Counsel also states in his affidavit that he has written documentation indicating scientific opposition to sludge incineration, scientific opinion holding that soil in the Owosso area is suitable for a land disposal method of sewage treatment, and evidence that land disposal was not receiving fair treatment from many engineering consultants.
Oral argument on defendants' motions disclosed that the nub of plaintiff's "bias" assertion was a difference in scientific opinion between plaintiff's experts and Owosso's engineering consultants over two questions: (1) whether soil in the Owosso area was suitable for land treatment and, more importantly, (2) whether use of a land disposal alternative would require as much land as Ayres, Lewis believed it would, a factor directly affecting capital outlay for a land disposal system and triggering widespread community opposition due to displacement of families and confiscation of farmland. Counsel for plaintiff conceded at oral argument that he would have the court choose between the competing scientific theories on these questions if presented with an opportunity to present expert testimony.
The court concludes that plaintiff's assertions of bias against land treatment on the part of Ayres, Lewis do not raise "substantial environmental issues" or material issues of fact which ought to preclude summary judgment at the outset of this case. EPA, not Owosso or its engineering consultants, was the federal agency responsible for grant approval and issuance of the negative declaration. The record in this case, particularly the MacMullen affidavit, indicates that EPA actively participated in Owosso's preparation of the grant application and accompanying environmental assessments and independently reviewed the grant application in the light of NEPA's requirements.
Ayres, Lewis' commitment to a PC treatment process as reflected in the recommendations to Owosso in 1972 and 1973 do not appear to have tainted the environmental assessments prepared for EPA on the project in 1974. As will be examined more closely later in this opinion, Ayres, Lewis prepared a detailed environmental assessment on five alternative courses of action open to the city, among them the land treatment alternative advocated by plaintiff. The September, 1974 assessment was revised once in response to criticisms voiced by EPA. The assessment, as revised in October, 1974, along with accompanying documents comprising the record in this case, constituted a record upon which the decisionmaker could arrive at an informed decision. See Sierra Club v. Froehlke, 345 F. Supp. 440, 445 (W.D.Wis. 1972); Environmental Defense Fund v. Corps. of Engineers, 342 F. Supp. 1211, 1217 (E.D.Ark.), aff'd, 470 F.2d 289 (8th Cir. 1972).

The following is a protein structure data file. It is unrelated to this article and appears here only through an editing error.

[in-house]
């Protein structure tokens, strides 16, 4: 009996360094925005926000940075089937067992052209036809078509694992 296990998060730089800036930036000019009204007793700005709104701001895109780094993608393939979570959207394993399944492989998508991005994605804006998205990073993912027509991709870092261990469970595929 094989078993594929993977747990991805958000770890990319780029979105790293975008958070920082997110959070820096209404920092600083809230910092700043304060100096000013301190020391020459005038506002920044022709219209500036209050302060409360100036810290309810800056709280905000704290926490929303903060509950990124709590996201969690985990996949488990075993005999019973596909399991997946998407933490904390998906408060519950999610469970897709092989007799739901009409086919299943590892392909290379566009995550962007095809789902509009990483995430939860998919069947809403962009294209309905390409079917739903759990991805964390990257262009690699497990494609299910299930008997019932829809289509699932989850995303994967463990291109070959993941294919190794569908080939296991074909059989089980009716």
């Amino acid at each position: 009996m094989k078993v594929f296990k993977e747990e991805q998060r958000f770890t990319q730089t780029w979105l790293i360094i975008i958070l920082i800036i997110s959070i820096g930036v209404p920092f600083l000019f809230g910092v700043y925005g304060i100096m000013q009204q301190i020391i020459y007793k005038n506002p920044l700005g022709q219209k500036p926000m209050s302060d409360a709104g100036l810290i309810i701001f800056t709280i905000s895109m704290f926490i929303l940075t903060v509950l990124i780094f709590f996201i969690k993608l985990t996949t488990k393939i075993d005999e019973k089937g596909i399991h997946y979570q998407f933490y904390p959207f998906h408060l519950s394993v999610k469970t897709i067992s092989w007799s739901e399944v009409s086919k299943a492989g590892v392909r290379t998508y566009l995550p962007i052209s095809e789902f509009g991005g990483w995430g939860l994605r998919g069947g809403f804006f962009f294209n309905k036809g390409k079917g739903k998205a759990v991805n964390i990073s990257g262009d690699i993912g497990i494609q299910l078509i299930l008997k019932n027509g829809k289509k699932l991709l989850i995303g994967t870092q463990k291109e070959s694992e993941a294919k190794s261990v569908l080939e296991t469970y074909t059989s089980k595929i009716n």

Ayres, Lewis' recommendation that Owosso adopt the PC method prior to undertaking the environmental assessment which analyzed, among other alternatives, land treatment, does not automatically invalidate the assessment, much less EPA's independent review thereof. Compliance with section 102 of NEPA is based upon good faith objectivity rather than subjective impartiality. Sierra Club v. Callaway, 499 F.2d 982, 994 (5th Cir. 1974); Life of the Land v. Brinegar, 485 F.2d 460, 467 (9th Cir. 1973); Environmental Defense Fund v. Corps. of Engineers, 470 F.2d 289, 296 (8th Cir. 1972). MacMullen himself was aware of plaintiff's charge of bias in advance *656 of the issuance of the Environmental Impact Appraisal. He asserted that "while the land treatment alternative was evaluated by the same consulting firm that previously recommended a different system, no constraint required a different approach. . . ."
Where the sufficiency of an EIS is at issue, conflicting points of scientific opinion do not give rise to material issues of fact. The court is not to rule on the relative merits of competing scientific opinion but to assure that the statement sets forth the opposing scientific views and does not take the arbitrary and impermissible approach of omitting any reference to the existence of responsible scientific opinion concerning adverse environmental effects. See Committee for Nuclear Responsibility v. Seaborg, 149 U.S.App.D.C. 380, 463 F.2d 783, 787 (1971); City of North Miami v. Train, 377 F. Supp. 1264, 1273 (S.D.Fla. 1974). The rule should be no different where a negative declaration is under attack.
Plaintiff's scientific differences with Ayres, Lewis were aired twice in the history of this case, once at the public hearing held June 25, 1973 and again at the public hearing held November 25, 1974. The consulting engineers responded by letter to plaintiff concerning specific questions asked about the PC method at the 1973 hearing. Plaintiff said it would submit, in conjunction with its prepared statement read at the 1974 hearing, the views of Professor Earl Erickson of Michigan State University on the soil suitability of the Owosso area for land treatment. Plaintiff challenged at the 1974 hearing both the land requirements set forth by Ayres, Lewis in its analysis of the land treatment alternative and the firm's cost-effectiveness examination of land treatment.